SA surgeons perform another successful penis transplant

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A team from Stellenbosch University (SU) and the Tygerberg Academic Hospital recently performed a second penis transplant, making it the first medical centre in the world to successfully perform this procedure twice, reports Health24. This comes after the world’s first successful penis transplant was done in December 2014 at the same facility.

Professor André van der Merwe, head of the division of urology at SU’s faculty of medicine and health sciences (FMHS), led the marathon operation of nine and a half hours performed on 21 April.

The recipient was a 40-year-old male who had lost his penis 17 years ago due to complications after a traditional circumcision. His identity is being protected for ethical reasons. “He is certainly one of the happiest patients we have seen in our ward. He is doing remarkably well,” says van der Merwe. “There are no signs of rejection and all the reconnected structures seem to be healing well.”

The report says the patient is expected to regain all urinary and reproductive functions of the organ within six months of the transplant. A colour discrepancy between the recipient and the donor organ will be corrected with medical tattooing between six to eight months after the operation.

Western Cape Health Minister Dr Nomafrench Mbombo called the procedure ground-breaking. “This is a remarkable procedure. Traditional circumcision has claimed many young lives in South Africa. For this patient, life will never be the same again,” Mbombo said.

The entire penis was carefully dissected from the donor to keep blood vessels, nerves and other connecting structures intact. These were marked and connected to the recipient’s correlating tissue during the transplant.

The surgeons connected: three blood vessels (each between 1 and 2mm in diameter) to ensure sufficient blood flow to the transplanted organ; two dorsal nerves (also between 1 and 2mm in diameter) to restore sensation; the urethra, which enables the recipient to urinate through the penis; as well as the corpus cavernosum (cavernous body of the penis), which will allow the patient to obtain an erection.

“The diverse presentation of the blood vessels and nerves makes the operation very challenging and means each case is unique,” says one of the team members Dr Alexander Zühlke. “All these structures need to be treated with the utmost delicacy and respect in order to be connected perfectly to ensure good circulation and function in the long term.”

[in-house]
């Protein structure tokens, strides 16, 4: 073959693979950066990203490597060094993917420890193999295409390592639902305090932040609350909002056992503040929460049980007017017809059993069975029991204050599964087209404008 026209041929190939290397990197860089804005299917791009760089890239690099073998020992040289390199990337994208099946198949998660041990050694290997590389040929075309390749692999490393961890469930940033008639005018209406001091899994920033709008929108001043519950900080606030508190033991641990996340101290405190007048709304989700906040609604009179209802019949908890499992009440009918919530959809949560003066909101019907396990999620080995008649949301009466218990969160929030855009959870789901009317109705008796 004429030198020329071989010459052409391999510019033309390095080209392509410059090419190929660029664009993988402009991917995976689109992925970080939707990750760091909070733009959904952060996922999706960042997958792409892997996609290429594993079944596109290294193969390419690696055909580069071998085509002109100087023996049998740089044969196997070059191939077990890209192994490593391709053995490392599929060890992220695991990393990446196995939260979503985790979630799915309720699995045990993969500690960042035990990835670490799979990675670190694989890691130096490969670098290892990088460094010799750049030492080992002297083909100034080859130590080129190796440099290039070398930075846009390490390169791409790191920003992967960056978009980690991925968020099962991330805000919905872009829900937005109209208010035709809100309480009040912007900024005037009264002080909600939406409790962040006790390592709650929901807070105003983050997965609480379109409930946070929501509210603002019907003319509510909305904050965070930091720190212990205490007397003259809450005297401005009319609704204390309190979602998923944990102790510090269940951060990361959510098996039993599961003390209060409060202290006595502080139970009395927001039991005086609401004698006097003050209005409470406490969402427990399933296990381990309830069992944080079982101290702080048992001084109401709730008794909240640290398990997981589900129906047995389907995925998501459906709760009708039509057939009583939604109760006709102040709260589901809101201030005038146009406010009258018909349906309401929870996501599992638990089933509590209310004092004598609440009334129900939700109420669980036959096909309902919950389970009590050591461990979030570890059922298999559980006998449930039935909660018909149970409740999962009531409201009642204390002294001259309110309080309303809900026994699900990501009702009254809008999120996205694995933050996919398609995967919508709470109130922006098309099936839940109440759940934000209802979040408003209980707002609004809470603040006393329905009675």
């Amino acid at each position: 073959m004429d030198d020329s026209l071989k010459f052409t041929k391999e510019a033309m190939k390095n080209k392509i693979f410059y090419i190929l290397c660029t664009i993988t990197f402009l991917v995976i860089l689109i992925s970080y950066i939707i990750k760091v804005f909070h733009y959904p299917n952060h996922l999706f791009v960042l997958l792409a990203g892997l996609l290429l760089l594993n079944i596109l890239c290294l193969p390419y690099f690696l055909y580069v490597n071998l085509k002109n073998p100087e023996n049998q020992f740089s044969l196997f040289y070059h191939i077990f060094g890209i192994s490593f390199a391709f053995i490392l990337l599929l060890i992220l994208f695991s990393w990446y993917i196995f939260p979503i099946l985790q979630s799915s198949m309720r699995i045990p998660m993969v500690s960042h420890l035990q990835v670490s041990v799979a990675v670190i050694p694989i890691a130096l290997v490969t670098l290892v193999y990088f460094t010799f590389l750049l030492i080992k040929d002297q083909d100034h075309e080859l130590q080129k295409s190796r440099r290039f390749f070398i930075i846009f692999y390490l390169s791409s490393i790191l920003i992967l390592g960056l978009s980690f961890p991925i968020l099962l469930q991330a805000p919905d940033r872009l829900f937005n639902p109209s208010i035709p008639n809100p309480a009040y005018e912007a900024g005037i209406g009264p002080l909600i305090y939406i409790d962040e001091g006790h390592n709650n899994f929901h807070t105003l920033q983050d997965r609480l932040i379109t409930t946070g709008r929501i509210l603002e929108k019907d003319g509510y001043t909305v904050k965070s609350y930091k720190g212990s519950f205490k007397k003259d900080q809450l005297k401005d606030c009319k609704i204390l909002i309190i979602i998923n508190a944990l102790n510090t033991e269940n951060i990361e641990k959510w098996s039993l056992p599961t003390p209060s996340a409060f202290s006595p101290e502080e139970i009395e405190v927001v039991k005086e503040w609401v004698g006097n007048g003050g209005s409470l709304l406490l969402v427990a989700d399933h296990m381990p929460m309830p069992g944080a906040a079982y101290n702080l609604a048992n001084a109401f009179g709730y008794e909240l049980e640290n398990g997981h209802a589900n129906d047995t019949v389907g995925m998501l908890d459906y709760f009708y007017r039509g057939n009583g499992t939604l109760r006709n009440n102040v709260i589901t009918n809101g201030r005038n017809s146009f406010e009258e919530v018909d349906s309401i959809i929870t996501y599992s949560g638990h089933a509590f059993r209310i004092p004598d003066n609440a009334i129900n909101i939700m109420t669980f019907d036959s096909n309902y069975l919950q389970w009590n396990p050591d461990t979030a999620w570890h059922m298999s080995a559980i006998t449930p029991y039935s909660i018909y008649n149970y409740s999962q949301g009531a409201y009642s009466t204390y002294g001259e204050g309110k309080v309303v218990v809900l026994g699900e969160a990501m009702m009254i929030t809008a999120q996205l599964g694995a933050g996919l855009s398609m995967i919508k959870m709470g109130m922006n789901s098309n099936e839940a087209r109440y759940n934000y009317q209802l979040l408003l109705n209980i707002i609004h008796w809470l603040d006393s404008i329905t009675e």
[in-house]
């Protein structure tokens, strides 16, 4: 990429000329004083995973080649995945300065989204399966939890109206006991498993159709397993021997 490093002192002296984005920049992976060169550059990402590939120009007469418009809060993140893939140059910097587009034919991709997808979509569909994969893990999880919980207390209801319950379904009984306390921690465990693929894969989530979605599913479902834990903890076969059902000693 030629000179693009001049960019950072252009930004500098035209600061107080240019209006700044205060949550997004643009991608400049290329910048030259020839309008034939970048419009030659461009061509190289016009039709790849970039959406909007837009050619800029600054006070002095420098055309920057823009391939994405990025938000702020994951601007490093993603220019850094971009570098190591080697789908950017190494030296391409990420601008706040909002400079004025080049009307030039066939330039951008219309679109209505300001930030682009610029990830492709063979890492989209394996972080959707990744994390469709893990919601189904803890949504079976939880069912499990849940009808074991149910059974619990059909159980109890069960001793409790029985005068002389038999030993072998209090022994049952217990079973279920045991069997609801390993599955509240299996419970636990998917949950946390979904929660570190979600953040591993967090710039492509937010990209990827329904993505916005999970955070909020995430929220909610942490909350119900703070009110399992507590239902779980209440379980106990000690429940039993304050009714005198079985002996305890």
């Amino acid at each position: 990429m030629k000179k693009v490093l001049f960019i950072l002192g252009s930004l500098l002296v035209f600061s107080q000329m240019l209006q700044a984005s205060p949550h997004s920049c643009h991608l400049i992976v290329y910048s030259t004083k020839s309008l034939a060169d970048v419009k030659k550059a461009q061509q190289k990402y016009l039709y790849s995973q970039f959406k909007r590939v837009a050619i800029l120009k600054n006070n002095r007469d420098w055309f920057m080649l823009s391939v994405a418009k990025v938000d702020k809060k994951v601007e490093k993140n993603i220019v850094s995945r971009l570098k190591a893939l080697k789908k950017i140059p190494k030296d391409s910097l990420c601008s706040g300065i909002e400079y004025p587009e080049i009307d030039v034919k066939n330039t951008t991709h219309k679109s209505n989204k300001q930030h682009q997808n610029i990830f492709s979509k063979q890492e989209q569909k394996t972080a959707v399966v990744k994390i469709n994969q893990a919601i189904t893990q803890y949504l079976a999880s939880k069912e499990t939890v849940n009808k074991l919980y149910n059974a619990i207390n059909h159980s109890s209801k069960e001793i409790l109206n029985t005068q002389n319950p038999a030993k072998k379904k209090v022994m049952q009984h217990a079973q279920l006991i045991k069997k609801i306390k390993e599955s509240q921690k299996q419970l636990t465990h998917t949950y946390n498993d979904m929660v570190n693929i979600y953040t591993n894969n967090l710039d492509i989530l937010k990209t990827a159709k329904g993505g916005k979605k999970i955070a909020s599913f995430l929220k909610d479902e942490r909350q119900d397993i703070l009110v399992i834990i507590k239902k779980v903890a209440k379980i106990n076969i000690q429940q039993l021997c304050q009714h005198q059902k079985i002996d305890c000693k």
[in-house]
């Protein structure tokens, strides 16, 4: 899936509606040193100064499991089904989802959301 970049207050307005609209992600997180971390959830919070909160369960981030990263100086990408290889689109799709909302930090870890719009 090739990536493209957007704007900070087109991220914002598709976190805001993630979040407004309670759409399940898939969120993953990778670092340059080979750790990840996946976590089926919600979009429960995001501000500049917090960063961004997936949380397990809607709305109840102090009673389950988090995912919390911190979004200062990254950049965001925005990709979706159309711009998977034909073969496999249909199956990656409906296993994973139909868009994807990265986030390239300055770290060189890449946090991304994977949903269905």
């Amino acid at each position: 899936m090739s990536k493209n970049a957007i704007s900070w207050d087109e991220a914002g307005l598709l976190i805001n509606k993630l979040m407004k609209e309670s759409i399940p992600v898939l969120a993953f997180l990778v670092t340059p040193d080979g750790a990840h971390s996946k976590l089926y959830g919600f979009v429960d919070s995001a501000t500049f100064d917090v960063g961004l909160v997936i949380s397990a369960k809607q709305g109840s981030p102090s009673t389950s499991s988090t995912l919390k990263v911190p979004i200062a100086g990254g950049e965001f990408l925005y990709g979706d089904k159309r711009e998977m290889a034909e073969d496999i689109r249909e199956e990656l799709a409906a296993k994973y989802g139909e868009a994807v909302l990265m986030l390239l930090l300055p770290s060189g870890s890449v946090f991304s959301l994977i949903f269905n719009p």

The team consisted of van der Merwe‚ Zühlke‚ who heads the FMHS’ division of plastic and reconstructive Surgery‚ Professor Rafique Moosa‚ head of the FMHS’ department of medicine‚ Zarrabi and Dr Zamira Keyser of Tygerberg Hospital, reports The Times. They were assisted by transplant coordinators‚ anaesthetists‚ theatre nurses‚ a psychologist‚ an ethicist and other support staff.

It is thought that up 250 partial or complete penile amputations take place a year in South Africa due to botched traditional circumcisions. “At Stellenbosch University and Tygerberg Hospital we are committed to finding cost-effective solutions to help these men‚” says van der Merwe. The procedure was part of a proof of concept study to develop a cost-effective penile transplant procedure that could be performed in a typical theatre setting in a South African public sector hospital‚ he said.

The costs of the second procedure was much less than the first.

The report says the biggest challenge to rolling out this procedure is the shortage of organs. “I think the lack of penis transplants across the world since we performed the first one in 2014‚ is mostly due to a lack of donors. It might be easier to donate organs that you cannot see‚ like a kidney‚ than something like a hand or a penis‚” said van der Merwe. “We are extremely grateful to the donor’s family who so generously donated not only the penis‚ but also the kidneys‚ skin and corneas of their beloved son. Through this donation they are changing the lives of many patients.

The report says the patient had counselling over two years to explain and ensure he understood the operation is not a tried and tested treatment‚ but is still an experimental procedure with many risks.

Health24 report The Times report

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